1. Limited time only! Sign up for a free 30min personal tutor trial with Chegg Tutors
    Dismiss Notice
Dismiss Notice
Join Physics Forums Today!
The friendliest, high quality science and math community on the planet! Everyone who loves science is here!

Homework Help: Determinant Zero, Saturated Bipolar Transistor

  1. Feb 27, 2013 #1
    1. The problem statement, all variables and given/known data
    I am looking for the base, collector, and emitter voltages in the following circuit:

    2. Relevant equations
    offset voltage = VB - VE
    saturation voltage = VC - VE

    3. The attempt at a solution
    First I made a matrix without assuming any values for offset or saturation voltages. Doing so gave me this:

    1 55.56 14.7 | 678.72 KCL with transistor as node
    9/500 1 9/34 | 12.216 KVL right hand mesh
    17/250 34/9 1 | 46.149 KVL left hand mesh

    The determinant for this matrix is 0, and seems to have infinite solutions. So that was not a good approach here. I checked the circuit with CircuitLab, and sure enough the voltages work with my matrix. Its just that the matrix cant produce them unfortunately... (10.07, 9.539, 9.428 for Vbase, Vcollector, and Vemitter). First, I was wondering if this always happens with a saturated bipolar transistor. Or, this isn't a textbook problem, is that the only reason the matrix didn't work out?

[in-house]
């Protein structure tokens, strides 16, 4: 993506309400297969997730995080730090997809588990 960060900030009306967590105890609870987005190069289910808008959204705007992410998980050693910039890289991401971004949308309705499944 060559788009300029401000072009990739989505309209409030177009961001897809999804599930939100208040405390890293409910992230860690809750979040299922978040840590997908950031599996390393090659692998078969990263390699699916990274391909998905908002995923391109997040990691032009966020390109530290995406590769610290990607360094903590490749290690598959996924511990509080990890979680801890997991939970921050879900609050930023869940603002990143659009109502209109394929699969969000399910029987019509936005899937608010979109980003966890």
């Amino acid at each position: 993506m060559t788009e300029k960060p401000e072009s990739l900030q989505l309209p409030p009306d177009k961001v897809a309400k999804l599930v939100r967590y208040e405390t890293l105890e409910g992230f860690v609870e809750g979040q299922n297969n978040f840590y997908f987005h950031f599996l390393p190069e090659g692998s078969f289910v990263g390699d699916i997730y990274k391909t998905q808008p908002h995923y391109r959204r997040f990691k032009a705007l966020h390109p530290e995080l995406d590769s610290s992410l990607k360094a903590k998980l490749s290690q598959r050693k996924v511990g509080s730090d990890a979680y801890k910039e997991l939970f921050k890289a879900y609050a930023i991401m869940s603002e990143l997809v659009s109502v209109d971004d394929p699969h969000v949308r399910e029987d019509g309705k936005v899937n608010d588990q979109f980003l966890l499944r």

A much easier solution was to just assume that the offset voltage was 0.7 V and saturation voltage (Vce) was 0.2 V. Those 2 equations

    Vbase - Vemitter = 0.7
    Vcollector - Vemitter = 0.2

    along with the first equation in the matrix gave solutions consistent with CircuitLab to within a hundreth of a volt. So second, I'm just kind of wondering what makes the first assumption valid. I was told offset voltage is not a constant. The Vce assumption makes sense just looking at a datasheet for the 2n2222. But why can I say that Vbe is 0.7 with confidence here?

  2. jcsd
  3. Feb 27, 2013 #2
    I think I see what happened, I used the same equation in rows 1 and 2 of my matrix.

    Actually they are all the same...
  4. Feb 28, 2013 #3


    User Avatar
    Science Advisor
    Homework Helper
    Gold Member

    If the transistor is ON then Vbe will be roughly 0.7V. Look at the diode model of a transistor.

    It might seem obvious for this problem but it would be best to check the transistor is saturated by comparing the base and collector currents. For example most small signal transistors have a gain >50 so multiply the base current by 50 and if the answer is more than the collector current the transistor will be ON/saturated.
  5. Feb 28, 2013 #4
    If you want the super simplified model, you consider the transistor is ON, That VBE=0.7V and that the current gain is 50 (approximate value for a 2n2222 at Ic=1mA)

    That gives you the following matrix:

    \left ( \begin{array}{ccc}
    10680 & 680& 0\\
    680 & 860 &1\\
    -50 & 1 &0
    \end{array} \right ) \cdot \left (
    I_{b} \\
    I_{c} \\
    V_{CE}\end{array} \right ) = \left ( \begin{array}{c}
    12\\0\end{array}\right )[/itex]

    If you want a model that's slightly more complex, you can use the hybridparameters. (See here)

    (Edit, correct Vbe to Vce)
Share this great discussion with others via Reddit, Google+, Twitter, or Facebook

Have something to add?
Draft saved Draft deleted